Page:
Receiving APRS using a Droid Phone and Simple Receiver
This project can be built as receive only for rocket tracking or transmit/receive for general APRS use and rocket tracking.
I have fielded a number of questions and heard a number of comments on the expense involved in tracking rockets using APRS systems. Buying an HT or mobile with built in APRS receiving and display capabilities can be a major investment. With the cost of the transmitter being well over $200 for a turnkey item another $400 to $500 in ground equipment can put it out of many flyers’ price range. By reducing the cost of the receiving equipment by 75% or more it may make APRS a more attractive option. This does assume you have a smart phone and a ham license.
I have been looking into using APRS (Amateur Packet Reporting System) for tracking high power rockets. APRS is a method to encode digital data on an audio signal compatible with commonly used FM Ham Radio transceivers. I have been using APRS trackers for hiking, 4-wheeling, high-altitude balloon tracking, and other uses since the mid 1990s.
An Amateur Radio license is required to use this equipment, but licensing is fairly simple and there are plenty of study guides online.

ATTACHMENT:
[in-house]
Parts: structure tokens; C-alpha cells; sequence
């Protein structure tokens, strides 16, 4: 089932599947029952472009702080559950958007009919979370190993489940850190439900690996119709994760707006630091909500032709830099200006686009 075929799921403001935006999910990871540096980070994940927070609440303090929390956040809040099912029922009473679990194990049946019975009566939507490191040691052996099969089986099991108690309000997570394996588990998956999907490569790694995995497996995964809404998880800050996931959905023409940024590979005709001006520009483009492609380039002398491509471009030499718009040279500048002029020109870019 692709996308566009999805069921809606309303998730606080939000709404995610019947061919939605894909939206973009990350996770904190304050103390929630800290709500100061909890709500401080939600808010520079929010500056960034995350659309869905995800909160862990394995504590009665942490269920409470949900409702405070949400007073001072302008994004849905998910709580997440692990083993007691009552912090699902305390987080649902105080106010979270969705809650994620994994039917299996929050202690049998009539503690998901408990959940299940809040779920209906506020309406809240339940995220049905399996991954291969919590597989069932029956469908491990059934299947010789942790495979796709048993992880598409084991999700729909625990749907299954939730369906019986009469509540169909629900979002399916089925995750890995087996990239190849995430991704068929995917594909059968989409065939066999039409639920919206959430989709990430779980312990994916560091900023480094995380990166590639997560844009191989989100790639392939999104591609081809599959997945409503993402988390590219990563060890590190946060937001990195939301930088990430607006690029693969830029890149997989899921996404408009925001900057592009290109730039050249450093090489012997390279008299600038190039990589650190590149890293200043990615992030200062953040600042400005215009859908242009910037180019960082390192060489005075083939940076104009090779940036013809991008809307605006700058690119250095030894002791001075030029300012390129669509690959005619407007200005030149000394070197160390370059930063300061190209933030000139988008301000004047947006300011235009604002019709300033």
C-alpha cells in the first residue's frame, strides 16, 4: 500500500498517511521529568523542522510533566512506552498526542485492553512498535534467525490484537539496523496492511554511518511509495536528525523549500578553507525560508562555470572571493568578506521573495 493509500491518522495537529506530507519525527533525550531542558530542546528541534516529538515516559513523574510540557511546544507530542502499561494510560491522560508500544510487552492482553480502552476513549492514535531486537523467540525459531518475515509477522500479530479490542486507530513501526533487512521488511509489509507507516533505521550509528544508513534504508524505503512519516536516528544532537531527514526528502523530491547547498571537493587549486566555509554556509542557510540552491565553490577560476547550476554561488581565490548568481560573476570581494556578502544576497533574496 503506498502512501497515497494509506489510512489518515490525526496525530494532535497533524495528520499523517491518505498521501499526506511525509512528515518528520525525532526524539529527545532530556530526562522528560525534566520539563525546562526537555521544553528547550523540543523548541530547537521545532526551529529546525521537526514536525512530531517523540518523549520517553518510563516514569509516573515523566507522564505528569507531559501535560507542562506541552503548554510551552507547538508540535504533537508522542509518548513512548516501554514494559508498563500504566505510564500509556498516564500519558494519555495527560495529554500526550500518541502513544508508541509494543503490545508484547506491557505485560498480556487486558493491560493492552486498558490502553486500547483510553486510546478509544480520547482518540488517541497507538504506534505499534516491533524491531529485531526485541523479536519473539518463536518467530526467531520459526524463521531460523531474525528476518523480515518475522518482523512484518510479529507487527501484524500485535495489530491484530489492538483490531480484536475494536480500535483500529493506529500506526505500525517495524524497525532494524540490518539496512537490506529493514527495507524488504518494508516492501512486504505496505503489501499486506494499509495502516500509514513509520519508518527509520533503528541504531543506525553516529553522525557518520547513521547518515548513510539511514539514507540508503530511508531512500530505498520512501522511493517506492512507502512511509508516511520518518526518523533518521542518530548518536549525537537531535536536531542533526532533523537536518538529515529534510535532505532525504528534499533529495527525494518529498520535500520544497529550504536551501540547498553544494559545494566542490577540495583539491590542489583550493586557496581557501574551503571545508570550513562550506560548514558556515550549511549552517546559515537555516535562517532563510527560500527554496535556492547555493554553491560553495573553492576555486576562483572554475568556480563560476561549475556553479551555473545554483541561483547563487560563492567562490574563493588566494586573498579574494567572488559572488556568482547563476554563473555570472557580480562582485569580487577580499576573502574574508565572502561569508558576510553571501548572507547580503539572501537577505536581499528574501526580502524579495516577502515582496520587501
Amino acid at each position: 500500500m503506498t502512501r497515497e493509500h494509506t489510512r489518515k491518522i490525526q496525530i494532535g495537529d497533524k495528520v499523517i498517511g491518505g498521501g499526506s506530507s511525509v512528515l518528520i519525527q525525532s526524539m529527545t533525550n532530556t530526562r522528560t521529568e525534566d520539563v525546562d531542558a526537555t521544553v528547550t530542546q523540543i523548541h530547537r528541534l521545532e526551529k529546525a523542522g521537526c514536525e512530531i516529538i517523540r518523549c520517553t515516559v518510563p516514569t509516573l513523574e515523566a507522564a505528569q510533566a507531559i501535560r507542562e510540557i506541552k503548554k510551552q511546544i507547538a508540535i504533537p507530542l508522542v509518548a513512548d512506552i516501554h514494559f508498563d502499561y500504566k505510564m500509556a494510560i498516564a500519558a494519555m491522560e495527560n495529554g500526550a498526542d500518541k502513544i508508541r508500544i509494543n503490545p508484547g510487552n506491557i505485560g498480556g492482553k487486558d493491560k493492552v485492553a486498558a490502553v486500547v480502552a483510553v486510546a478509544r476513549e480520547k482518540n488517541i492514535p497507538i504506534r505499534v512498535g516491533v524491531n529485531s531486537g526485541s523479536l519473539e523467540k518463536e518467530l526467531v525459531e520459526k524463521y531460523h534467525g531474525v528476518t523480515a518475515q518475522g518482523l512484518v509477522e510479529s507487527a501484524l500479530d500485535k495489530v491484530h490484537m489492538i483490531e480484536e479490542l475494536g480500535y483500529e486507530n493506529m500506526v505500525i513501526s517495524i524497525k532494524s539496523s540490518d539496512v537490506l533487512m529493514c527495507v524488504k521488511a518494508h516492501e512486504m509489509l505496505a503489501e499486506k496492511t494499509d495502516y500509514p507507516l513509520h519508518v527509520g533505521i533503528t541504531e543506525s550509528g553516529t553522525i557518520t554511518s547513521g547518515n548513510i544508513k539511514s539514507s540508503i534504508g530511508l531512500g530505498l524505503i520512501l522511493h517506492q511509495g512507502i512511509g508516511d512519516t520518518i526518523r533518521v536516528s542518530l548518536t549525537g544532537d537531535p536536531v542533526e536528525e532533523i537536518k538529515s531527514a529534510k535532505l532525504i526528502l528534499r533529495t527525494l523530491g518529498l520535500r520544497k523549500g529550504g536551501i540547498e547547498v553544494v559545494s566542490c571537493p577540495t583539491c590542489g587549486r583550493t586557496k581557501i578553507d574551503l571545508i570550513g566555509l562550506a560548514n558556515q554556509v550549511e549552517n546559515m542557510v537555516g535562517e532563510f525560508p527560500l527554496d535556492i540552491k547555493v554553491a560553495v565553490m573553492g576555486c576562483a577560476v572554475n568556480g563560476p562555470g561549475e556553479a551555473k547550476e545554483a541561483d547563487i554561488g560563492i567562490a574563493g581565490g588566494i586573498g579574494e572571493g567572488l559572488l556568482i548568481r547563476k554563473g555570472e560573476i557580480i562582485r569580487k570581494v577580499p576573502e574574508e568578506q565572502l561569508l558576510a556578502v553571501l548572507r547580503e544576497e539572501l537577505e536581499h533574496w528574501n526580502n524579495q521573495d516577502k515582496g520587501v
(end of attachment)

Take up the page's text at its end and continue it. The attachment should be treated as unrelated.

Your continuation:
Since there is no need to transmit to the rocket, you only need to be able to receive and decode APRS. For the receiving station, I use an HT or scanner and a cable to adapt to my phone. This is the same cable detailed below, except only for receive. I can decode regular APRS on 144.390MHz, as well as APRS format data on UHF from specific rocket trackers.
Among the most popular rocket trackers are the units made by Big Red Bee. They are self-contained, very small and light, and programmable throughout most of the 70cm band. There are a number of other manufacturers who make small APRS trackers, and on larger rockets there are more options. This article is focused on the receiving end of the system. I will work on an article on what I use in the rocket in the near future.
I tested this rig at the June 2018 ROCstock rocket launch, with good results.
As a matter of fact, I bought the Baofeng radio specifically because it has VOX and for use specifically with this project when used as a two-way APRS node. For receive only, almost any receiver for the frequency being used will work.
The interface cable uses two contacts from a four contact, 3.5mm, plug on each end–of course not the same pins! Three pins are used for two-way communication. The plugs are the same as the one used by slightly older Yaesu HTs.
I was able to find the pinout for the Baofeng on the Yahoo Group for the radio, and chopped up a Yaesu cloning cable and re-arranged.
I did put 500 ohm resistors in the audio lines to reduce the drive into the mic inputs a bit.
On the Baofeng end, the common is the contact closest to the plug body, the speaker out is the tip, and the mic input is the ring closer to the tip.
On the Droid end, the mic is the contact closest to the plug body, the common is the ring closer to the body, and the speaker is the tip.
If you count contacts starting at the tip as one:
Baofeng, 1=speaker out; 2=mic in(only used for transmitting); 3=Push-to-talk (not used in this application), and 4=common
Droid, 1=Left speaker out, 2=right speaker out (not used in this application), 3=common, and 4=Mic input
Hopefuly some of that is clear. Here is an attempt at a drawing: